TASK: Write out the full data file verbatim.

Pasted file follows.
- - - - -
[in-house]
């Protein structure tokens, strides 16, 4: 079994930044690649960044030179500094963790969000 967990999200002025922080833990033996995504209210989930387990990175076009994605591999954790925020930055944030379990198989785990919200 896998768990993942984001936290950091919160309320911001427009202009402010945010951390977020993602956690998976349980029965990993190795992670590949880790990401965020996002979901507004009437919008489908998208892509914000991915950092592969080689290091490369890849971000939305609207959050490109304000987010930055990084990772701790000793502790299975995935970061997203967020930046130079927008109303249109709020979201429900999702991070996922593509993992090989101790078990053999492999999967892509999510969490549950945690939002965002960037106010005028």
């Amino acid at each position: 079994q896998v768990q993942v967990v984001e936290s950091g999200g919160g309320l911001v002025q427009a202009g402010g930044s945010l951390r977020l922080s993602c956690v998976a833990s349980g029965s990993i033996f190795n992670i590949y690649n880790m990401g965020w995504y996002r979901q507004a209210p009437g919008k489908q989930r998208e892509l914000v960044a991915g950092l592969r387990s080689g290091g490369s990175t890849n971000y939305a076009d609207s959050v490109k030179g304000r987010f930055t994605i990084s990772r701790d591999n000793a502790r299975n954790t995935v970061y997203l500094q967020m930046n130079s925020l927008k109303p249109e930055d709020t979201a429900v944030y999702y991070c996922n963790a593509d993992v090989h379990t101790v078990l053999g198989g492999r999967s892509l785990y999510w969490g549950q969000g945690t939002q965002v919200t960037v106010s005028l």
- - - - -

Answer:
[in-house]
């Protein structure tokens, strides 16, 4: 079994930044690649960044030179500094963790969000 967990999200002025922080833990033996995504209210989930387990990175076009994605591999954790925020930055944030379990198989785990919200 896998768990993942984001936290950091919160309320911001427009202009402010945010951390977020993602956690998976349980029965990993190795992670590949880790990401965020996002979901507004009437919008489908998208892509914000991915950092592969080689290091490369890849971000939305609207959050490109304000987010930055990084990772701790000793502790299975995935970061997203967020930046130079927008109303249109709020979201429900999702991070996922593509993992090989101790078990053999492999999967892509999510969490549950945690939002965002960037106010005028």
């Amino acid at each position: 079994q896998v768990q993942v967990v984001e936290s950091g999200g919160g309320l911001v002025q427009a202009g402010g930044s945010l951390r977020l922080s993602c956690v998976a833990s349980g029965s990993i033996f190795n992670i590949y690649n880790m990401g965020w995504y996002r979901q507004a209210p009437g919008k489908q989930r998208e892509l914000v960044a991915g950092l592969r387990s080689g290091g490369s990175t890849n971000y939305a076009d609207s959050v490109k030179g304000r987010f930055t994605i990084s990772r701790d591999n000793a502790r299975n954790t995935v970061y997203l500094q967020m930046n130079s925020l927008k109303p249109e930055d709020t979201a429900v944030y999702y991070c996922n963790a593509d993992v090989h379990t101790v078990l053999g198989g492999r999967s892509l785990y999510w969490g549950q969000g945690t939002q965002v919200t960037v106010s005028l």